A 35-minute drive from Quebec City, Mont-Sainte-Anne remains an impressive, all-round resort with some of the loveliest views in Eastern Quebec. The winding St. Lawrence River stretches in one direction, and the hills and valleys looking toward Quebec City in the other, especially if you take a break at Chalet La Crête on the summit. (If it’s a busy weekend, though, head over to the lesser used west-side runs. The T-bar on this side, almost nostalgic in 2019, may be partially why it’s quiet, but it’s better than shuffling through a lift line.) Since MSA is owned by Resorts of the Canadian Rockies (like Fernie, Kicking Horse et al), skiers with an Epic Pass are given up to seven days here and at its sister resort Stoneham, just north of Quebec City.
That night under the mountain lights, however, Plouffe wasn’t ready to let us start our après too early. Evidently our mountain meditation wasn’t done. “Open your eyes. Look left and then right,” he commanded. “Capture the wind, the snow, the beauty, the moment. And close your eyes again.”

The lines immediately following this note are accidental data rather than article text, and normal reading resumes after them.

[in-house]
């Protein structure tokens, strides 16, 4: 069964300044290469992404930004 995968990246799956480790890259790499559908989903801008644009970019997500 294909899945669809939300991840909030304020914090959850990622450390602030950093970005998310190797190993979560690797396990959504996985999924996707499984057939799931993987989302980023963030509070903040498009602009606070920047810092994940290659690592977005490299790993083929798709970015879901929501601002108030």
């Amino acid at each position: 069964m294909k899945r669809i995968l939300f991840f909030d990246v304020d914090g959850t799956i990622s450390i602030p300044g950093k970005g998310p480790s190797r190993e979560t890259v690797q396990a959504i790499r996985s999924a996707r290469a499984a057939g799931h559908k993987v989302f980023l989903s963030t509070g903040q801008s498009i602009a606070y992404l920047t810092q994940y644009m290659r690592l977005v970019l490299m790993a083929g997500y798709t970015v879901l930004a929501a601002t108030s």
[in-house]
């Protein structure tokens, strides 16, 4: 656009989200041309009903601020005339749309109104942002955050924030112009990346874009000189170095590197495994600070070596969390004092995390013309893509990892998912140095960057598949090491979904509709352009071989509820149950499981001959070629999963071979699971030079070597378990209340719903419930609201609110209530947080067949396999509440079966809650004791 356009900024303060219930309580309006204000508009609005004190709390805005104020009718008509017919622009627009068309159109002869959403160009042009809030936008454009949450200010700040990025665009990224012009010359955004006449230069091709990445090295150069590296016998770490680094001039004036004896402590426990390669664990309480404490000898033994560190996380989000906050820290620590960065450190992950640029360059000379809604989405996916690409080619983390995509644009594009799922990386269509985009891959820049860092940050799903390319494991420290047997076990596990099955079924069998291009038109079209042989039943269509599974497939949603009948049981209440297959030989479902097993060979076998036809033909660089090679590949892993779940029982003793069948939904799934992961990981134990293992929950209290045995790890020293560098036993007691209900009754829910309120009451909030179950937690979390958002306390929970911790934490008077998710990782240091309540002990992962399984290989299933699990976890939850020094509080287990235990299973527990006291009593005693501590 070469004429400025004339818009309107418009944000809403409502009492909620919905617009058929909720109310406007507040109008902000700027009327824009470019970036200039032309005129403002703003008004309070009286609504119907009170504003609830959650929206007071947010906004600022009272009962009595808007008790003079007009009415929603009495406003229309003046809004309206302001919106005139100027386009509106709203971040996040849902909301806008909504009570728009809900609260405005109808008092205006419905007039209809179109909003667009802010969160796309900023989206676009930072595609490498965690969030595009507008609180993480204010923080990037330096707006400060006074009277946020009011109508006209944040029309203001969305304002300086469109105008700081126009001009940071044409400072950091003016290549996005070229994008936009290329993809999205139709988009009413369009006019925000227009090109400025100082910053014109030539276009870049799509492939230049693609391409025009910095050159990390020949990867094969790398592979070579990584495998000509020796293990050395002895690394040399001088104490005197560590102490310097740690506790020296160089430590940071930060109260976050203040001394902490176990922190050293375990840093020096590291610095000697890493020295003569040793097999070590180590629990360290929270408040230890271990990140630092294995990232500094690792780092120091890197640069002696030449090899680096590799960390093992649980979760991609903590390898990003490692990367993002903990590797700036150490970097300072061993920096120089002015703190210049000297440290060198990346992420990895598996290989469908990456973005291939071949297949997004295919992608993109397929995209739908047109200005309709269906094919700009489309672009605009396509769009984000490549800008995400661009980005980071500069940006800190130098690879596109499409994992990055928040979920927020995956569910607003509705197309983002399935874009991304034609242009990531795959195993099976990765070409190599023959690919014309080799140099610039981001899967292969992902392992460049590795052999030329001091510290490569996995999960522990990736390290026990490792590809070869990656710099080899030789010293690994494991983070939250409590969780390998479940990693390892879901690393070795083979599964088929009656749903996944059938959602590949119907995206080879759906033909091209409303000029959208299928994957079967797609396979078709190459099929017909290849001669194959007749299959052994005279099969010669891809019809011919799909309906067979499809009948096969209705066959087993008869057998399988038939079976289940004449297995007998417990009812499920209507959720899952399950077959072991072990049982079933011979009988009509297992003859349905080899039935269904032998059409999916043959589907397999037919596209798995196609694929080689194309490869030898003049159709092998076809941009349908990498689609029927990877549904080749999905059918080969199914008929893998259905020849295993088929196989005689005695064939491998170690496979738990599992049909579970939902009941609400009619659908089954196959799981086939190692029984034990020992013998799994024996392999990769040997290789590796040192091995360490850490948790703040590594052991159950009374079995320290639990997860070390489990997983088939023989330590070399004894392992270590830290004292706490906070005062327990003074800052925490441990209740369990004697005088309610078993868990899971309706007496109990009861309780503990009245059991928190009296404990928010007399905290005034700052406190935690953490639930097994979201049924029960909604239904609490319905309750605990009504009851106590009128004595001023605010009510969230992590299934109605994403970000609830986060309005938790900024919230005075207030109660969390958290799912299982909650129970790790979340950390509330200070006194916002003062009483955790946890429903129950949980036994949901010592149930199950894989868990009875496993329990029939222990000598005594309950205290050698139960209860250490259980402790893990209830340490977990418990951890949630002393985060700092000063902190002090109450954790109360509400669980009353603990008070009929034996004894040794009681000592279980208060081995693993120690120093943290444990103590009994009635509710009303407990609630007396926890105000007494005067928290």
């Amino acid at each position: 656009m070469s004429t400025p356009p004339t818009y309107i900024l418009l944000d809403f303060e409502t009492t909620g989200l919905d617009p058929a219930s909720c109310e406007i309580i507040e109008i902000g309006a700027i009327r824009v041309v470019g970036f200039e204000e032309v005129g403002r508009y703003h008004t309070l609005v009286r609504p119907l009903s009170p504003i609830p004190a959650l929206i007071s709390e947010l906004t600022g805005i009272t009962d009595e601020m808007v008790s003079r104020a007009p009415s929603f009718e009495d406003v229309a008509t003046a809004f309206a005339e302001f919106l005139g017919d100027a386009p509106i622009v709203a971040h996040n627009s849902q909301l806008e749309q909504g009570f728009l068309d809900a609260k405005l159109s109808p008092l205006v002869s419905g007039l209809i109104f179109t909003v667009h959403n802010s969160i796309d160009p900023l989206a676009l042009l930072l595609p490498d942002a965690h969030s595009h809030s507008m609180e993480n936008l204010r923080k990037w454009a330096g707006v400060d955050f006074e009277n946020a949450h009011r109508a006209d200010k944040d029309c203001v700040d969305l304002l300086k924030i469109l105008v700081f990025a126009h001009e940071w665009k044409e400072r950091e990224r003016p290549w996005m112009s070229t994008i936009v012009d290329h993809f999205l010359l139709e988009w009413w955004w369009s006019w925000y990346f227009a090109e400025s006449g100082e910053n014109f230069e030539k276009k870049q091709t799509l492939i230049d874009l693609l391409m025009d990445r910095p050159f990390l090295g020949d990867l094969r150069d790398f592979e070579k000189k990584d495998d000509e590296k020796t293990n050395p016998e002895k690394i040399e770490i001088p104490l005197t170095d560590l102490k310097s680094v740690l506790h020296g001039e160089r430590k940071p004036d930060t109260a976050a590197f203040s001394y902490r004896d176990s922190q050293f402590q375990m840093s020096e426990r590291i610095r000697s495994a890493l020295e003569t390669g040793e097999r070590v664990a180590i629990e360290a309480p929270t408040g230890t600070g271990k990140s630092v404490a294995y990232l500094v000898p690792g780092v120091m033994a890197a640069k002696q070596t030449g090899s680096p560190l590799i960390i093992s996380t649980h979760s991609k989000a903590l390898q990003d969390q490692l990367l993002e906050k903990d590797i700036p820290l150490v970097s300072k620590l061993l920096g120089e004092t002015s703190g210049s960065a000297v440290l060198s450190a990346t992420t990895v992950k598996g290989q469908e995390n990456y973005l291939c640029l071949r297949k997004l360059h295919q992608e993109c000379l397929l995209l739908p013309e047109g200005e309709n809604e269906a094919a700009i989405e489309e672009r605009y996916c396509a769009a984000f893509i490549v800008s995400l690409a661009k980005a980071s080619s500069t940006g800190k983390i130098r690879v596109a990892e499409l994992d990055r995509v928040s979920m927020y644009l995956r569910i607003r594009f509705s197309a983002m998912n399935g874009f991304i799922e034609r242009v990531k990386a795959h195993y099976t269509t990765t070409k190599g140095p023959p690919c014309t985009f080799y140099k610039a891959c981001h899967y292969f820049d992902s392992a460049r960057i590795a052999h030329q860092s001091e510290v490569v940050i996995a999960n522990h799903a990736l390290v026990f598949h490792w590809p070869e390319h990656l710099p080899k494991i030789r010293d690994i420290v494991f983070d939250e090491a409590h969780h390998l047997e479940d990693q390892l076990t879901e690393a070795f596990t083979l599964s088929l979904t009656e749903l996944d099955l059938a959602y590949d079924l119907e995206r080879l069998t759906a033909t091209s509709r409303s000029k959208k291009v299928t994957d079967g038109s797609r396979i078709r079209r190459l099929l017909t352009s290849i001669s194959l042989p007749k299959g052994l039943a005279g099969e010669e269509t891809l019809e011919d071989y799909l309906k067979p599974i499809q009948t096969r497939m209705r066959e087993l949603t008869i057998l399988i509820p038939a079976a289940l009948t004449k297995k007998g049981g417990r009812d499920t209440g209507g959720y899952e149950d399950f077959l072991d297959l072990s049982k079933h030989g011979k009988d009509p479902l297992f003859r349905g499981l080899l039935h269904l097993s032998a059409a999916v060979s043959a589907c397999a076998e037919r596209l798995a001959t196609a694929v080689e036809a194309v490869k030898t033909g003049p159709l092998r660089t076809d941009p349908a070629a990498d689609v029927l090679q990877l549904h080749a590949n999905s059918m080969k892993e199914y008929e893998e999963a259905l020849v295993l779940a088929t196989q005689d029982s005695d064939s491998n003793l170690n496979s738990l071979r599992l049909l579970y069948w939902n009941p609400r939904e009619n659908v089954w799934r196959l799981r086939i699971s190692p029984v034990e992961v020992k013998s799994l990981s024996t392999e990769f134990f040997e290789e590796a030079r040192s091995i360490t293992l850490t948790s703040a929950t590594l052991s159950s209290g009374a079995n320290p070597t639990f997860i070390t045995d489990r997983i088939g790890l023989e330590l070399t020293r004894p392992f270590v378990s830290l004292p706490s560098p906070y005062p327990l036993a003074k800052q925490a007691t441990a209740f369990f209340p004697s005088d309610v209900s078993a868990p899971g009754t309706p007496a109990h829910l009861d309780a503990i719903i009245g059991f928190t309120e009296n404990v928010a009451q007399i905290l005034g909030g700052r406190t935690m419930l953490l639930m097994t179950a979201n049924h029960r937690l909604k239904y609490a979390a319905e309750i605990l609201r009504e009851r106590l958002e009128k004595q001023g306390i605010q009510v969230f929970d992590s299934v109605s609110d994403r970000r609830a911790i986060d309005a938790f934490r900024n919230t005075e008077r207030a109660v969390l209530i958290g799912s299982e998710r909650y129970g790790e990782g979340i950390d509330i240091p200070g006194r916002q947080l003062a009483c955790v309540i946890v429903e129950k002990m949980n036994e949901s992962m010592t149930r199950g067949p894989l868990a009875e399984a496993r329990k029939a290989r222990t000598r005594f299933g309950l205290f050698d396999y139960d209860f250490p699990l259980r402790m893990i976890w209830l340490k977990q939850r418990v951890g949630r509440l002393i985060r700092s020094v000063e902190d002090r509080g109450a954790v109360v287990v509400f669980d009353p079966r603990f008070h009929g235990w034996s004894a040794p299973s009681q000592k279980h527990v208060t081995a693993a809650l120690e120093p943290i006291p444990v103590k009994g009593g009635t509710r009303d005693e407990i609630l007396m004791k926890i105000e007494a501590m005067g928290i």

Sure we were getting cold, and maybe a little hungry. We’d certainly been working up our appetites. After first tracks we headed off to explore the north, south and west sides of the ski area until the last chair stopped rolling. I slid through the new kids’ glade, La Forêt Enchantée, for fun—ringing the bells, whacking the wind chimes hanging from the trees and crying out in delight and maybe fear when I hit “les bosses,” Québécois for moguls, unexpectedly. There may even have been a faceplant that I’ll never admit to.